Former Solomon Islands Prime Minister Ezekiel Alebua … “too many flaws in 2018 Electoral Act.” Image: SIBC/AFP

Pacific Media Centre Newsdesk

Former Solomon Islands Prime Minister Ezekiel Alebua says that while last week’s general election was peaceful, he claims it was also among the most corrupt.

The main source of election corruption was the 2018 Electoral Act which had many flaws, he said in an interview with the Solomon Islands Broadcasting Corporation.

Alebua said the Act was either “ill-conceived” or “intentionally drawn up” to enable former MPs who passed the Act to retain their Parliamentary seats.

READ MORE: Transparency Solomon Islands exposes MP’s slush fund – RNZ

He cited cross-constituency voting and the use of the Rural Constituency Development Fund (RCDF) as among the major flaws.

“People are being asked to use their right to vote anywhere they like, but the people didn’t use their rights responsibly,” he said.

-Partners-

“People from different provinces who don’t know the candidates from other provinces. They also didn’t attend their campaigns, they went and voted in different provinces. The government is also responsible for the return of many former MPs through the RCDF.”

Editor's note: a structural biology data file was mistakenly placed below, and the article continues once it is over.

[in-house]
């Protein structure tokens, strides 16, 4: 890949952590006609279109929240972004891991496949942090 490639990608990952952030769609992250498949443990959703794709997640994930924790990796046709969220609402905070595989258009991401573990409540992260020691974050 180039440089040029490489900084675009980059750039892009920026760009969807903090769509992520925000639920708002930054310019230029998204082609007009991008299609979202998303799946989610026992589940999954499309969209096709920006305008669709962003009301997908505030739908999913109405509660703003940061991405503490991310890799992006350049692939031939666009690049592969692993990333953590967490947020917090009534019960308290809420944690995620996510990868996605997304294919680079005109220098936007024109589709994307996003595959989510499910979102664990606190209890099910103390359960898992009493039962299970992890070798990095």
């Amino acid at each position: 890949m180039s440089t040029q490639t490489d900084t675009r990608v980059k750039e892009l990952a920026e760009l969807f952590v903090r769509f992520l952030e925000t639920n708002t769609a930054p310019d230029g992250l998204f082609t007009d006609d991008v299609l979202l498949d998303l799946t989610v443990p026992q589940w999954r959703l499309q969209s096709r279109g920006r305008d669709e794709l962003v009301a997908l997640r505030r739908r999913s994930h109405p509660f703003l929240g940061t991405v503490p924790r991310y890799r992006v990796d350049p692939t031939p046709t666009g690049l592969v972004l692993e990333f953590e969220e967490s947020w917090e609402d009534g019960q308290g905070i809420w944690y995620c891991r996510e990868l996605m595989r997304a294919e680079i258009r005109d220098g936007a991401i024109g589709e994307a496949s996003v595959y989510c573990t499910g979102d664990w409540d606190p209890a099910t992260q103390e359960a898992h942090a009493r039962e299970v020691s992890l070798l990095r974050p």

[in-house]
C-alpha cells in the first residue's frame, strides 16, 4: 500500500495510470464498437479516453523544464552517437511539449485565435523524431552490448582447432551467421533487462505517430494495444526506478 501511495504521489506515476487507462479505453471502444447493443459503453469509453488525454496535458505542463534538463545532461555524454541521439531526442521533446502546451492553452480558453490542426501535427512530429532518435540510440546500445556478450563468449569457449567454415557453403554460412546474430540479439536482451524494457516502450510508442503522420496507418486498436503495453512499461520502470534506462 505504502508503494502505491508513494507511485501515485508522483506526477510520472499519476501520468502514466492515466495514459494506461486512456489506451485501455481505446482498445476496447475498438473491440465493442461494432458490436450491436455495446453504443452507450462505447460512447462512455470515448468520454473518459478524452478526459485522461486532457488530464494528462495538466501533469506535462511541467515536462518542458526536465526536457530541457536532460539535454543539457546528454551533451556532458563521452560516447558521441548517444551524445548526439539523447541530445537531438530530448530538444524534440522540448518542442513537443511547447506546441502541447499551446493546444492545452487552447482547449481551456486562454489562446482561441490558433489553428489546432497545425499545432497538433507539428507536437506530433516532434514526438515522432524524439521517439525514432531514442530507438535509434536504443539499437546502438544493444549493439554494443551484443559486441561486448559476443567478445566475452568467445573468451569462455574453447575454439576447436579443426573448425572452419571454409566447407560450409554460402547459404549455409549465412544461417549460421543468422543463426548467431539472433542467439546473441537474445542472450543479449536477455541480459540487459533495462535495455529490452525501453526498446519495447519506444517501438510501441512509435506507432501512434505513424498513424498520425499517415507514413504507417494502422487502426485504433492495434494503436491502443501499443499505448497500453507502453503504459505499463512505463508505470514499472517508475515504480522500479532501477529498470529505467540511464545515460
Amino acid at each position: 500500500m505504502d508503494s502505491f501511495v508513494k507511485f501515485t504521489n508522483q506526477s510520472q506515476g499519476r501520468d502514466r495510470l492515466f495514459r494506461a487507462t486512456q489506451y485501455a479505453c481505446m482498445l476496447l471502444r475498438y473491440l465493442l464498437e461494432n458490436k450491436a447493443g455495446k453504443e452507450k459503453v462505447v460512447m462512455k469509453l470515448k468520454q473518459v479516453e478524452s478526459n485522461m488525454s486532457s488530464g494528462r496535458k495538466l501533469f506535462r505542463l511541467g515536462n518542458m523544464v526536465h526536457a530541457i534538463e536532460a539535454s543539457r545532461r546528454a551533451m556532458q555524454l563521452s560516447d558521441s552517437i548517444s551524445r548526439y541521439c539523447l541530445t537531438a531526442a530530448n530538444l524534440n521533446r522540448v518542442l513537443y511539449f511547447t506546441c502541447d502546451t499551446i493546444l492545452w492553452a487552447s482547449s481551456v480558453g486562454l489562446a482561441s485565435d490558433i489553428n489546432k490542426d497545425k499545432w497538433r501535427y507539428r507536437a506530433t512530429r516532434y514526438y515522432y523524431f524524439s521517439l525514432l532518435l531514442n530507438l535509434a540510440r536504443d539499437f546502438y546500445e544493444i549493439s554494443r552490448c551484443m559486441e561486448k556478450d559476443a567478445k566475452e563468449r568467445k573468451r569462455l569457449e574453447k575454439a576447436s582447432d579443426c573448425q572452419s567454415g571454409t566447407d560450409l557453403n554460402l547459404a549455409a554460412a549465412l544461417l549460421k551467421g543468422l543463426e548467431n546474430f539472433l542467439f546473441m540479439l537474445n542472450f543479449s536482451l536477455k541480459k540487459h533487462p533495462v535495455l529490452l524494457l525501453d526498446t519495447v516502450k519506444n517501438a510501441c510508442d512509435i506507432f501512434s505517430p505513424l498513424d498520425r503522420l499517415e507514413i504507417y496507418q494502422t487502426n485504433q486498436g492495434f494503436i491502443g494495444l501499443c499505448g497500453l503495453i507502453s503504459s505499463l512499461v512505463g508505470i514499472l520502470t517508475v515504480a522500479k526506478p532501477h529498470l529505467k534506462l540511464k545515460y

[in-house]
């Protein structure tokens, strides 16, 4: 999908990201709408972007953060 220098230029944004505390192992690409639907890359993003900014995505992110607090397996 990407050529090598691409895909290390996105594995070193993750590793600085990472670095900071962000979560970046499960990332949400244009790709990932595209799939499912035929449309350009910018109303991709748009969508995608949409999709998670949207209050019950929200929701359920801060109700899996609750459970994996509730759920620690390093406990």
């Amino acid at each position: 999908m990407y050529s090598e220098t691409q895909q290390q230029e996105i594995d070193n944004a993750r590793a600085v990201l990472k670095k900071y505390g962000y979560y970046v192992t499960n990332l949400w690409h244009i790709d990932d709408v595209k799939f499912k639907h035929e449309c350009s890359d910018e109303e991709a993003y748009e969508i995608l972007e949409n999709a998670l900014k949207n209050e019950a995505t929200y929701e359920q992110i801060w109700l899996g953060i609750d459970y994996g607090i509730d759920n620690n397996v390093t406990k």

He also used an example from the election campaign period, when other candidates wanted to hire vehicles that were bought with constituency funds by former MPs.

Government assets
This was prevented, however, by the supporters of the former MPs.

Alebua said it was not right because the vehicles were government assets.

“I don’t have any other option but to describe this election as the most corrupt,” he said.

Alebua is recording his observations on the 2019 national general election and will pass them on to the Solomon Islands Electoral Office for consideration in future elections.

Others around the country have shared similar opinions as Abebua.

Joe Silvester from Lau Baelelea in Malaita Province said although the election was peaceful it was not fair and needed to be investigated.

Print Friendly, PDF & Email

Article by AsiaPacificReport.nz